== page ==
Several of the boarders entered the parlor, and cut short the speech of Aunt Sophie.
Lilith left the room and went up to Mrs. Downie’s chamber21 to read over her letter again.
It was very short, merely acknowledging the receipt of the applicant’s letter, and asking for a personal interview at the time and place already specified23.
Of course Lilith would keep the appointment and accept the position if it should be offered to her.
But, she asked herself, would she be justified24 in leaving the country, without first informing her husband and giving him the opportunity of seeking a reconciliation25 with her, should he desire to do so?
“I never loved you. I married you only to please my dying father. In a very few hours I shall leave this house, never to return while you desecrate26 it with your presence!”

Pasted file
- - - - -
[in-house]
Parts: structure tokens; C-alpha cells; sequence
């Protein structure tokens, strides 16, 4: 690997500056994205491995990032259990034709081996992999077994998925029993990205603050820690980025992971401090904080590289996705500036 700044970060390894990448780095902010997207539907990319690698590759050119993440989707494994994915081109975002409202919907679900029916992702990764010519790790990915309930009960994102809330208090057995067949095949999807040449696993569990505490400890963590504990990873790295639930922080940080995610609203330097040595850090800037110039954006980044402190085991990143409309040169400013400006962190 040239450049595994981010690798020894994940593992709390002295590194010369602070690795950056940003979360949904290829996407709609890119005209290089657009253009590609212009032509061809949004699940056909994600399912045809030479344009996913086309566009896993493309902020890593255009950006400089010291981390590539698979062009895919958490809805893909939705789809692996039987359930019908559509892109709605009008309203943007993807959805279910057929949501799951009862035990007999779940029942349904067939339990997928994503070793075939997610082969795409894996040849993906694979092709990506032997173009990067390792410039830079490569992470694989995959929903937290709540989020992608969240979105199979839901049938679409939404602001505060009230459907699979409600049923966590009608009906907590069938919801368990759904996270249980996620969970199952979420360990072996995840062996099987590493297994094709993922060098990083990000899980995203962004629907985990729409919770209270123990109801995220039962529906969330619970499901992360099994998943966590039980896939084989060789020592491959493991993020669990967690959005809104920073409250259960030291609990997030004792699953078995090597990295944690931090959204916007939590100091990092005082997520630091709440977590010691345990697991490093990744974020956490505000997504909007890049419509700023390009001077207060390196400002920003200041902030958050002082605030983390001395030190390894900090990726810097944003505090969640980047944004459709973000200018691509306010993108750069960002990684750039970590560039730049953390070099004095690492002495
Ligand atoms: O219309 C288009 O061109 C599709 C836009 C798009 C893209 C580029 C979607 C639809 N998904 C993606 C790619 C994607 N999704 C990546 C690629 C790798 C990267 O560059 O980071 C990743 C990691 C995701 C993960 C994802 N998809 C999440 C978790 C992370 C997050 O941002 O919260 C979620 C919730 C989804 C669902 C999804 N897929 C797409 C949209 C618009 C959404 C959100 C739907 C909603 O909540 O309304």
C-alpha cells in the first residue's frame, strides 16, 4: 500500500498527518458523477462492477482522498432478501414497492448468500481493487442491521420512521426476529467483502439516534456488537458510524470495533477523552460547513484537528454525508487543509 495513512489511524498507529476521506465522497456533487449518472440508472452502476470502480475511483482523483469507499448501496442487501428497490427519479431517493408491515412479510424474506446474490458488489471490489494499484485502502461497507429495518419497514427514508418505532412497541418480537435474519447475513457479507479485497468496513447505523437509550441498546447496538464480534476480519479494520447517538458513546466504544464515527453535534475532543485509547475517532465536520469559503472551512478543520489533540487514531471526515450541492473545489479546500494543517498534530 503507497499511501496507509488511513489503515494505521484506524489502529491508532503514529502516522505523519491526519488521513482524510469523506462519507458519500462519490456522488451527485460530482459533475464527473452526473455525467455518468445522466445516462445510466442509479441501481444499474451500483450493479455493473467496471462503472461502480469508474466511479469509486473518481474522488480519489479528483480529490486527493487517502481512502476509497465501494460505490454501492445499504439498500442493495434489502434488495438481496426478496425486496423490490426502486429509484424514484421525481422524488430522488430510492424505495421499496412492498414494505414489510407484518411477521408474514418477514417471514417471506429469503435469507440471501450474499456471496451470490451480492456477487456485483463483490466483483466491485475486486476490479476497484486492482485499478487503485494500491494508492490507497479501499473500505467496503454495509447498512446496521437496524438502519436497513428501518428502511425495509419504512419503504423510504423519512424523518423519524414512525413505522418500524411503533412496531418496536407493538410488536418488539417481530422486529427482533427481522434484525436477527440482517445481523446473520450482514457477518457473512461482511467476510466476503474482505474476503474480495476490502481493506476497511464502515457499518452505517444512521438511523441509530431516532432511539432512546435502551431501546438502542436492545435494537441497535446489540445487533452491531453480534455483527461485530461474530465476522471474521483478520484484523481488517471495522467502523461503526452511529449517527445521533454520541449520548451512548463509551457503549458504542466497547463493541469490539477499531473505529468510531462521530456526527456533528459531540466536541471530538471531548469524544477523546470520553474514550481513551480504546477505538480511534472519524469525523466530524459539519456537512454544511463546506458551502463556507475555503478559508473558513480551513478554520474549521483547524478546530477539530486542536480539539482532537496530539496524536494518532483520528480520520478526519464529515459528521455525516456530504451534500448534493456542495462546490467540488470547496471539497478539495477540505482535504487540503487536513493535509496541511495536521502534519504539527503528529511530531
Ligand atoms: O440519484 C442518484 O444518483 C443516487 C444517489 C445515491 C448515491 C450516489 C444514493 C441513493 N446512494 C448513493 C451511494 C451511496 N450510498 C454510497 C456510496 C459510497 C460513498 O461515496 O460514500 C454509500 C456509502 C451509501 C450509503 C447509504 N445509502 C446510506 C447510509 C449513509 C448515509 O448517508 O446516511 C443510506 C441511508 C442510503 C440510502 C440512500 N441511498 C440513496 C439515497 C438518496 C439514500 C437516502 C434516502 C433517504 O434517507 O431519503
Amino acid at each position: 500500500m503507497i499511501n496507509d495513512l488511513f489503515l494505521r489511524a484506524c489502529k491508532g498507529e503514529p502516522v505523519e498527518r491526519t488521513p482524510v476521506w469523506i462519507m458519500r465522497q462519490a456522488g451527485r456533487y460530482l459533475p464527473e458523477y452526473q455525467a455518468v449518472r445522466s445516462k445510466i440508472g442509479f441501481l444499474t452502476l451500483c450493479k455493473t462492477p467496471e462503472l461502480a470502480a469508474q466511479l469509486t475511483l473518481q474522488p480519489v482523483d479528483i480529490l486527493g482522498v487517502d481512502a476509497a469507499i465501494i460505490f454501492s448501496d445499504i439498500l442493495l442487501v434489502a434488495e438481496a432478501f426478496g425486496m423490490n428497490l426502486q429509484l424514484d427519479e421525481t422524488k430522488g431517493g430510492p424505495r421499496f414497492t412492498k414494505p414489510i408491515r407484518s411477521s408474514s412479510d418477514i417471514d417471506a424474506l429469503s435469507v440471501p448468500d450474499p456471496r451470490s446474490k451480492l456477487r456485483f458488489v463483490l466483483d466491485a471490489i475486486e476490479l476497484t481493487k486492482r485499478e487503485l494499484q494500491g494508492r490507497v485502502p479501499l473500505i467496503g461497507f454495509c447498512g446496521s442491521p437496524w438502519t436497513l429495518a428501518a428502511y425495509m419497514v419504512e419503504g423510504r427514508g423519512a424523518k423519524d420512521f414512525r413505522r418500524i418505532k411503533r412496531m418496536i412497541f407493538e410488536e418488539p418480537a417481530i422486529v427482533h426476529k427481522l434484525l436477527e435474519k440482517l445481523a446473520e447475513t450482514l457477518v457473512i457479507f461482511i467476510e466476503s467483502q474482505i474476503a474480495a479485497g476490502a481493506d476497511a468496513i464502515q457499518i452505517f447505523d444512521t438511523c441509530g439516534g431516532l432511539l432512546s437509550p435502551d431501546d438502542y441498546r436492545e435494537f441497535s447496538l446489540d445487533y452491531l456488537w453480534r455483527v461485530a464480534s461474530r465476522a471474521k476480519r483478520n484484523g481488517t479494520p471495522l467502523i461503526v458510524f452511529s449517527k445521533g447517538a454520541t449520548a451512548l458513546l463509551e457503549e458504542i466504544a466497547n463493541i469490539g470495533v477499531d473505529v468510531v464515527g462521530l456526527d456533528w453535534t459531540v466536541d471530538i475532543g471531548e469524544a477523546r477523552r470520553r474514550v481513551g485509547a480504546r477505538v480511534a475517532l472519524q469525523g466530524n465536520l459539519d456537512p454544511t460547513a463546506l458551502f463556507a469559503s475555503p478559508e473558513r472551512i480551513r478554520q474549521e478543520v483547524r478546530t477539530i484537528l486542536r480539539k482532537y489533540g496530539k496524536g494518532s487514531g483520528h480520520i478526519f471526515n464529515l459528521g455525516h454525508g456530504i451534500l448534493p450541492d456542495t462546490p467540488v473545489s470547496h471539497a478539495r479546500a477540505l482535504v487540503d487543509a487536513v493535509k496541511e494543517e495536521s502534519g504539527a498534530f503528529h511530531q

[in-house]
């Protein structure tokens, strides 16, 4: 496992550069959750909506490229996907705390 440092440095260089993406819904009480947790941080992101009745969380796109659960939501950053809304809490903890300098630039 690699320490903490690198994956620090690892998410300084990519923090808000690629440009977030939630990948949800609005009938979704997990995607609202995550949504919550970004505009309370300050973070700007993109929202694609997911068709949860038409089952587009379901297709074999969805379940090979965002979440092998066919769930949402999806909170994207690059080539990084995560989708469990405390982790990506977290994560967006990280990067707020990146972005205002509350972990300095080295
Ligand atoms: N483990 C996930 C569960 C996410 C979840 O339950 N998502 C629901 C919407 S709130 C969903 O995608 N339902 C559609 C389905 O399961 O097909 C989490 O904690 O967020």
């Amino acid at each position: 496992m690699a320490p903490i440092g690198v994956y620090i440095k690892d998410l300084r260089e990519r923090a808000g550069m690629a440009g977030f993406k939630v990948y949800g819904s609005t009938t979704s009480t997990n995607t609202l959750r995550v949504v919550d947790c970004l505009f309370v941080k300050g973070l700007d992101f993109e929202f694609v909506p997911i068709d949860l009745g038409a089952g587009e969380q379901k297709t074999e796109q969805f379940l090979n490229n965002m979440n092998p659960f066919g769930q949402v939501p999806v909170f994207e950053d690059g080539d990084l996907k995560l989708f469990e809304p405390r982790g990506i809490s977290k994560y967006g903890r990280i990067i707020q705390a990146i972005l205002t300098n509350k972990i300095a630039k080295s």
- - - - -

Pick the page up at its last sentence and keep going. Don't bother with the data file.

These words came back to her in all their fierce, bitter, scornful cruelty. “Came back to her?” They had never left her. They smouldered in her memory always, and only blazed up in a fiery27 heat at the very thought of seeking any notice from the husband who had contemptuously cast her out; but whom—oh, woe—she still so deeply, so painfully loved.
No! he had turned her off, and she must not call his attention to herself in any manner. She must let him go his way, untroubled by her. As for herself, she could live—even in pain and sorrow—until she should be called away to the land of peace.
93Lilith had ample time and opportunity for reflection between that Saturday night and the Monday noon when she was to wait on her possible future employer. So it was after mature deliberation that she decided to enter the service of the lady advertiser, supposing that she should be permitted to do so.
On Monday morning she set out to walk to the hotel. She arrived a few minutes before the appointed hour and sent up her card by a porter.
While she waited in the reception-room, many questions arose in her mind.
Who was this German baroness28 who had advertised for a lady traveling companion, and had appointed this meeting with her, and with a view to engaging her services?
Was she old, sickly, melancholy29, ill-tempered and exacting30, as Aunt Sophie, in her tender anxiety for Lilith’s happiness, had feared that she might be?